Consultant Urological Surgeon, NIHR Bio-Medical Research Centre and University College London Hospital
An estimated 3,000 men in the UK are currently eligible for a penile prosthesis, yet fewer than 25% go on to have the treatment, despite the high success rates.
For Christopher, an aggressive form of prostate-cancer in his mid-50s, left him with the embarrassing side effect of erectile dysfunction after his prostate removal. Not only was it highly embarrassing for the father of four, but it was something that deeply affected his previously loving relationship with his wife.
Common side effect of prostate cancer
“The majority of men I treat will have had a similar experience to Christopher, it is an incredibly common side-effect as the nerves in this area are so complex.” Explains Mr Asif Muneer, Consultant Urological Surgeon from the NIHR Bio-Medical Research Centre and University College London Hospital.
Returning full sexual function
Symptoms may subside following a full assessment and an introduction to first line treatments, such as a lifestyle changes, oral tablets or injections. But, if required, a penile prosthesis returns full sexual function in over 90% of patients within just six weeks. “It’s a relatively uncomplicated operation,” says Mr Muneer. “Patients are often surprised that such a lot of ‘equipment’ could be placed through a small incision in the scrotum. I often hear, “I didn’t realise it was so easy.” Most of my patients are discharged the next day and report great satisfaction rates just a few weeks later.”
Of course, there is a degree of ‘teaching’ the patient to use the mechanism, but, within two weeks, the swelling will subside, and a patient can practise moving the implant up and down. Six weeks later they will be able to have full, penetrative sex.
Erectile dysfunction’s serious impact on mental health
It is important not to underestimate the psychological impact that impotency can have on a man, as recognised as a normal criterion by the World Health Organization for maintaining individual welfare.
Among the psychological aspect is the issue of age and the worry that older men need to ‘put up with it’. Mr Muneer says, “Within my work there is no discrimination of age, I have treated men from their early 20s to a man in his 90s. It really makes no difference to us as long as they fulfil the criteria and we can make a difference to their lives.”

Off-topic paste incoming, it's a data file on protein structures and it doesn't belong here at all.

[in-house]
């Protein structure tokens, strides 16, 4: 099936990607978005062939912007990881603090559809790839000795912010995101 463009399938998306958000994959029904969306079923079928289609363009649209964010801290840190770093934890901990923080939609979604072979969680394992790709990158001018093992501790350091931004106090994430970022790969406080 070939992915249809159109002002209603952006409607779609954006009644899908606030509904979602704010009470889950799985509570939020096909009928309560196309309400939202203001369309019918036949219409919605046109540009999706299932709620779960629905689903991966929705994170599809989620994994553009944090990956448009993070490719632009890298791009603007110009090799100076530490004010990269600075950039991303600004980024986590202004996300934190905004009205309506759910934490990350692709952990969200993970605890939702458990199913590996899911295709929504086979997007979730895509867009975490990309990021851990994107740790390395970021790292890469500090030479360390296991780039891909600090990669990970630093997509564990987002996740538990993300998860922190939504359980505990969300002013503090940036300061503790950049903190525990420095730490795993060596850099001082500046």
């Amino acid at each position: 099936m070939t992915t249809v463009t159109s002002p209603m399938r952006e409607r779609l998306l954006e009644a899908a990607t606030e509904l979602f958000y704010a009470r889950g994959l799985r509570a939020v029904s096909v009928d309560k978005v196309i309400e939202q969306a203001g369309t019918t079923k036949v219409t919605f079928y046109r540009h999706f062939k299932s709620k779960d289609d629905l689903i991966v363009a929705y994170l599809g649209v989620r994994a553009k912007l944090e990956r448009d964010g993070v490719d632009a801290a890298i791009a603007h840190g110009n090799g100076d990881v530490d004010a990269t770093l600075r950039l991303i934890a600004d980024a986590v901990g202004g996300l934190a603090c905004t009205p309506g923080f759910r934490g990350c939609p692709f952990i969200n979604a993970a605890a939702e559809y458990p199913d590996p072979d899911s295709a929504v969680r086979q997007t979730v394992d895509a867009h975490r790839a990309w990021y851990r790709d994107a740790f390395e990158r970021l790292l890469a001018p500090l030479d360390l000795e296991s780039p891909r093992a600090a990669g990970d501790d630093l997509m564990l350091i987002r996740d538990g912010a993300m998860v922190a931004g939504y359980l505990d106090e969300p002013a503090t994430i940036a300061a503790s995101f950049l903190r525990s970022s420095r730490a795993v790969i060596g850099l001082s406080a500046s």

With an ageing population and the treatment of more aggressive cancers, particularly those from childhood, Mr Muneer has seen an increase in younger men affected by erectile dysfunction following cancer treatment, such as Gary.
Gary’s cancer left him impotent
“Gary was a young man in his late 30s who had had a particularly aggressive tumour. Unfortunately, he became impotent as a side-effect of the treatment. But with just a small operation it has transformed his relationship with his wife. They’re both incredibly happy.”
These cases will only add to the testimony a device can bring, and with few known complications following the operation (the mechanical pump often lasts a decade before a replacement is needed) Mr Muneer is certain that there will be a growing demand for penile implants.
He says, “I think a lot of people simply don’t know that this treatment exists. For anyone currently suffering with erectile dysfunction and who has exhausted front-line treatments, I would simply say, ‘ask for additional help’, because these solutions are out there and with such a great satisfaction rate, I see this becoming a much more well-known and popular operation over the next few years.”